Ben Wheatley shoots for full-on fun with this single location ensemble actioner. And he scores. Big time.
For his follow-up to High-Rise, Ben Wheatley seems to have kept his eyes both in the rear-view window and locked on the target in front of him: the all-out crowd pleaser. While themes of desperation and a taste for extreme and absurd violence remain, the weight these topics had been given in his ambitious, Brutalist drama have been entirely lifted. Wheatley allows his notorious black humour to resurface, and with 90 minutes of mindless shootouts, he reaches his goal.
Once again, a star-studded ensemble cast is thrown into an enclosed, labyrinthine space and left to their own devices. Yet the stakes are this time much simpler and higher: shoot the others before they shoot you. When a gun transaction is interrupted by the personal rivalry between Stevo (Sam Riley, who should definitely be given more comedic roles) and Harry (Jack Reynor, made to look a lot like Wheatley himself), all hell breaks loose and the other characters find themselves involved in a prolonged battle.
Wheatley gloriously embraces the utter absurdity of such childish and dangerous behaviour, portraying everyone as blasé and bothered, but nonetheless ready to take on the challenge. Armie Hammer deserves a special mention for his ability to make his character, Ord, at once annoyingly smug and charmingly clever. Elsewhere Cillian Murphy’s (who should wear a moustache at all times) Chris comes across as the most down-to-earth and relatable of the bunch, bringing a much needed reality check when counterpointed with the crazy personalities around him.
Only someone like Wheatley could have made a film where humour stems from a chaotic shootout in 2016. His determination to go all the way into both nihilism and (eventually) gore makes his position on gun violence very clear, and does so with a simple yet effective sense of humour. Despite their evident familiarity with rifles and handguns, the characters are terrible shooters. More worryingly, they are also extremely impulsive. Wheatley strikes that balance between unnerving stupidity and amusing cluelessness, spiking it up with intensely disgusting moments that make the characters themselves want to reconsider the importance of continuing this confrontation.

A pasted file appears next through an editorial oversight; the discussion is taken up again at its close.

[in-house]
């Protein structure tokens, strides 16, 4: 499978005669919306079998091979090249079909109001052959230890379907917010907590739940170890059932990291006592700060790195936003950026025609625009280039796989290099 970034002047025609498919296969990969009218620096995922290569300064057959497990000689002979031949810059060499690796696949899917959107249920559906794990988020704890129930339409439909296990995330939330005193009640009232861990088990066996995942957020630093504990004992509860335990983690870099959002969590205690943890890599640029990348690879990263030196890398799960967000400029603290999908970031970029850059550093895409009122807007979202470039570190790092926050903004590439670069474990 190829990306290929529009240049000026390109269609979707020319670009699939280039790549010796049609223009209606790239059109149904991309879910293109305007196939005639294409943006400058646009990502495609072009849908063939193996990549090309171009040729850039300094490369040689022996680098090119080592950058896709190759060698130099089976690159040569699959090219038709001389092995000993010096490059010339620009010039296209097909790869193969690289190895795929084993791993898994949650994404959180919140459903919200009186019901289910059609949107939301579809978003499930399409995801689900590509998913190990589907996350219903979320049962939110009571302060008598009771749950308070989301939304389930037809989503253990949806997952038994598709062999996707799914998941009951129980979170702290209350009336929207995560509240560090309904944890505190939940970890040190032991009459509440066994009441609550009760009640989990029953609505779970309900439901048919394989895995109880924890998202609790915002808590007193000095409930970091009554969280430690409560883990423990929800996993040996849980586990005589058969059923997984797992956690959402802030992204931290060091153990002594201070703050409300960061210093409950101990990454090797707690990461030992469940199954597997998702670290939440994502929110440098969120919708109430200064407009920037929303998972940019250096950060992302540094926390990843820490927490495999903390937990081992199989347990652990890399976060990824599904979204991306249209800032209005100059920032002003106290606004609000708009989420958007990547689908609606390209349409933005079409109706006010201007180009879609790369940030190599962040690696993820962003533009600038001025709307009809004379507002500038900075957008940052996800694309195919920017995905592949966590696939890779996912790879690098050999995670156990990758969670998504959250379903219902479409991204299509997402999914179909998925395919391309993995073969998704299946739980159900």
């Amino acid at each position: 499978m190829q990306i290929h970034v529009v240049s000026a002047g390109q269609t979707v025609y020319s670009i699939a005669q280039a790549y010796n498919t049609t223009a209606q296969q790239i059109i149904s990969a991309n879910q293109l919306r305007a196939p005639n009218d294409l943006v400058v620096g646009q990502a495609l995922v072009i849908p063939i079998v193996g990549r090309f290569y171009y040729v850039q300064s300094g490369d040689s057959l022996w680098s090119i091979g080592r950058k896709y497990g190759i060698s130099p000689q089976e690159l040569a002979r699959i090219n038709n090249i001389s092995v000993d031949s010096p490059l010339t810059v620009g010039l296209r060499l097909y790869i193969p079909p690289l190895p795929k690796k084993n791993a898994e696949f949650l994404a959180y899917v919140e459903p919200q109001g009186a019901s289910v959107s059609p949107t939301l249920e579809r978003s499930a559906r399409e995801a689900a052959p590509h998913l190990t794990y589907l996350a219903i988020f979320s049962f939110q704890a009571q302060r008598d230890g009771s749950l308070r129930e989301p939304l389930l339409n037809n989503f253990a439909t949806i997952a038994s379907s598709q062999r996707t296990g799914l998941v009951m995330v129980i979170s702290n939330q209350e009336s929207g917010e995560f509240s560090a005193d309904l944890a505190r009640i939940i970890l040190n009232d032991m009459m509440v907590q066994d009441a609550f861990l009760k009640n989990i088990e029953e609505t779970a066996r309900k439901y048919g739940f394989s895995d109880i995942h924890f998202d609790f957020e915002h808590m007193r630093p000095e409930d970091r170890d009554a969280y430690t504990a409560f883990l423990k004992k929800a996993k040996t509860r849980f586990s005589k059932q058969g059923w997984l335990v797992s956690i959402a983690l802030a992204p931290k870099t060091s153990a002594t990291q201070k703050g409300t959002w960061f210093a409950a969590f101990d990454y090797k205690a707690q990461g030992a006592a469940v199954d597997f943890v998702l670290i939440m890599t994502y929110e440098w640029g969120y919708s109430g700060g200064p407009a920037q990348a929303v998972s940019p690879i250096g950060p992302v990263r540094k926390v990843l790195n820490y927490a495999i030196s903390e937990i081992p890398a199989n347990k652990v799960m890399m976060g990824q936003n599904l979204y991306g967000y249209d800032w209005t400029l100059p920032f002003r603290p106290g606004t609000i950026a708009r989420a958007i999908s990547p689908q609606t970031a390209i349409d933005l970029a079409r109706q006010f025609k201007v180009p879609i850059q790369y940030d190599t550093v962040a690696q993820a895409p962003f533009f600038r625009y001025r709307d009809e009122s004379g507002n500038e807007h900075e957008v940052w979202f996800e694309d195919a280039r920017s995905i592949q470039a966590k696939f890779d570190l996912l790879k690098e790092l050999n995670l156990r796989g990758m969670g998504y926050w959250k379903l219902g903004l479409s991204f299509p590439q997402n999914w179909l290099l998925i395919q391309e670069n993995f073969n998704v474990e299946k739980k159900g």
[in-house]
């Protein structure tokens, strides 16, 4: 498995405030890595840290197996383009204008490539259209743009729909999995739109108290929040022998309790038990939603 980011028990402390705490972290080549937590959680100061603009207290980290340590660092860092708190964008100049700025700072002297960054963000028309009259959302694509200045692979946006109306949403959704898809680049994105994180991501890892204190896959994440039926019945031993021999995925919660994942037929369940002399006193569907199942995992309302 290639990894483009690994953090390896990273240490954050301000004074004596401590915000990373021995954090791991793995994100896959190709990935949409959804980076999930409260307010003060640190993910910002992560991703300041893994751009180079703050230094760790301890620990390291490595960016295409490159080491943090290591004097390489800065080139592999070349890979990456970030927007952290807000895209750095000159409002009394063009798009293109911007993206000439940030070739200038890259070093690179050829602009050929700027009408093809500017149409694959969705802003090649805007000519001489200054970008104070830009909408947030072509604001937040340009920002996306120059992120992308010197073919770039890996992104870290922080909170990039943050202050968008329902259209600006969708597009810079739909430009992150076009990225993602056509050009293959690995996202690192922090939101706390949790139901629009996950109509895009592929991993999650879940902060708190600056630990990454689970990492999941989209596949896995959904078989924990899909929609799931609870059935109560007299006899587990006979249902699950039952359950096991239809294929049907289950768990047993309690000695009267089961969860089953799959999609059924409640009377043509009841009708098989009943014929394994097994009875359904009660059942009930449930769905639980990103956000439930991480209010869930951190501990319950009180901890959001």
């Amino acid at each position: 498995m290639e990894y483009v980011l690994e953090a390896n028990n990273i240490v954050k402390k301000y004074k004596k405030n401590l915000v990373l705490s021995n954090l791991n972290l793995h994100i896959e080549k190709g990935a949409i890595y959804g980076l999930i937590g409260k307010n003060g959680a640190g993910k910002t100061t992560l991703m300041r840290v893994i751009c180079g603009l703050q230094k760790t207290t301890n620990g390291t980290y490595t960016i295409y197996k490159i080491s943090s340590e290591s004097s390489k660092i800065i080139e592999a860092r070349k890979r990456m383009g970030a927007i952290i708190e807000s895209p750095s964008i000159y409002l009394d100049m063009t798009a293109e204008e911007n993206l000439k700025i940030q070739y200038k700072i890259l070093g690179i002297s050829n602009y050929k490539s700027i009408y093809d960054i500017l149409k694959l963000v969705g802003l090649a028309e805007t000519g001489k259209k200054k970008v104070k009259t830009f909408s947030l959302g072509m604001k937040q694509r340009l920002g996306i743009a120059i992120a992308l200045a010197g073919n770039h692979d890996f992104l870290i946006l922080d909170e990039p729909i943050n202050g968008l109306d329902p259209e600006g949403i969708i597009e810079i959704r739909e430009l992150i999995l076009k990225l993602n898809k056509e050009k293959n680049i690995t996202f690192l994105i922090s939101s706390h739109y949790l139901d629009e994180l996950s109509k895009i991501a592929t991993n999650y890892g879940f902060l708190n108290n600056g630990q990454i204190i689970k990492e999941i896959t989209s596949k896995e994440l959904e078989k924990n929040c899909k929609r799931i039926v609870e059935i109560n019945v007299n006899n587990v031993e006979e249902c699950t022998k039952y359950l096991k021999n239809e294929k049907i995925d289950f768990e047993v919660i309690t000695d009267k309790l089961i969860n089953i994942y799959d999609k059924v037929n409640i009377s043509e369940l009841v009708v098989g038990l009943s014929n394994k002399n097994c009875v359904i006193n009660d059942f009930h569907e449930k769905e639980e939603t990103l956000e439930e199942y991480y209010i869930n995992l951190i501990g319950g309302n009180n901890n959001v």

Everyone, including Justine (Brie Larson, the sole woman involved), endures countless injuries and spends most of the film crawling in the dust. With often most of their limbs wounded and rendered useless, these characters never stop fighting. They’re not in it to simply defend their lives, but rather something apparently much more important: their honour. The hilarious Vernon (Sharlto Copley) is more bothered by the damage done to his suit than to his flesh, and through him, Wheatley brings the others to not only acknowledge their own stubbornness, but also to reinforce it further, as each remains convinced they have a better chance at surviving than the idiots around them.
The tendency for denial that is part of human nature appears as both extremely absurd yet not too excessively exaggerated, partly thanks to the wonderfully playful and stupid dialogue (take a bow Amy Jump). Boastful and desperate, Stevo and Ord in particular drop the weakest jokes, which are so terrible that they end up making for the funniest moments. Wheatley seems to enjoy exploring such extreme situations for what they reveal of people: pettiness, arrogance and plain idiocy. And it’s all the more amusing when handled with such a fine balance of seriousness and mischief.
Published 9 Sep 2016
By Anton Bitel
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